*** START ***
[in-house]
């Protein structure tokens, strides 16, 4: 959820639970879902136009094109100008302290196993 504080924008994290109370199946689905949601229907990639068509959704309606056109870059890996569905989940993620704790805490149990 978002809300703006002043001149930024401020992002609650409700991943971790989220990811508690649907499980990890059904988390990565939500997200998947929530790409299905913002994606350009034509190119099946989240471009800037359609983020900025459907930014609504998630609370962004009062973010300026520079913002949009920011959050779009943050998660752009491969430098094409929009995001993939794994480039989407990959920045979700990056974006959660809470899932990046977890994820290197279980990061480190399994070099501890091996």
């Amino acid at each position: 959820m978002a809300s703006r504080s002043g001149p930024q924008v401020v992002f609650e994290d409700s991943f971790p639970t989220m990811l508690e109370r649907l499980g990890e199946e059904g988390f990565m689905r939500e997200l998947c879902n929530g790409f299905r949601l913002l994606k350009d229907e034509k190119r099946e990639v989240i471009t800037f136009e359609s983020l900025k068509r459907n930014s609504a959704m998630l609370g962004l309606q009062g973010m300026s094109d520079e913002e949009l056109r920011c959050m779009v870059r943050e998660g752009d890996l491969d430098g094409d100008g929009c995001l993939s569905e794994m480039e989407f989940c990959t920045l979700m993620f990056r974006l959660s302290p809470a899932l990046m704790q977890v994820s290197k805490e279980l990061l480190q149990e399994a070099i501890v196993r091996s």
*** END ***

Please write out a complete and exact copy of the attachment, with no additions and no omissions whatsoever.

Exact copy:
[in-house]
């Protein structure tokens, strides 16, 4: 959820639970879902136009094109100008302290196993 504080924008994290109370199946689905949601229907990639068509959704309606056109870059890996569905989940993620704790805490149990 978002809300703006002043001149930024401020992002609650409700991943971790989220990811508690649907499980990890059904988390990565939500997200998947929530790409299905913002994606350009034509190119099946989240471009800037359609983020900025459907930014609504998630609370962004009062973010300026520079913002949009920011959050779009943050998660752009491969430098094409929009995001993939794994480039989407990959920045979700990056974006959660809470899932990046977890994820290197279980990061480190399994070099501890091996």
């Amino acid at each position: 959820m978002a809300s703006r504080s002043g001149p930024q924008v401020v992002f609650e994290d409700s991943f971790p639970t989220m990811l508690e109370r649907l499980g990890e199946e059904g988390f990565m689905r939500e997200l998947c879902n929530g790409f299905r949601l913002l994606k350009d229907e034509k190119r099946e990639v989240i471009t800037f136009e359609s983020l900025k068509r459907n930014s609504a959704m998630l609370g962004l309606q009062g973010m300026s094109d520079e913002e949009l056109r920011c959050m779009v870059r943050e998660g752009d890996l491969d430098g094409d100008g929009c995001l993939s569905e794994m480039e989407f989940c990959t920045l979700m993620f990056r974006l959660s302290p809470a899932l990046m704790q977890v994820s290197k805490e279980l990061l480190q149990e399994a070099i501890v196993r091996s």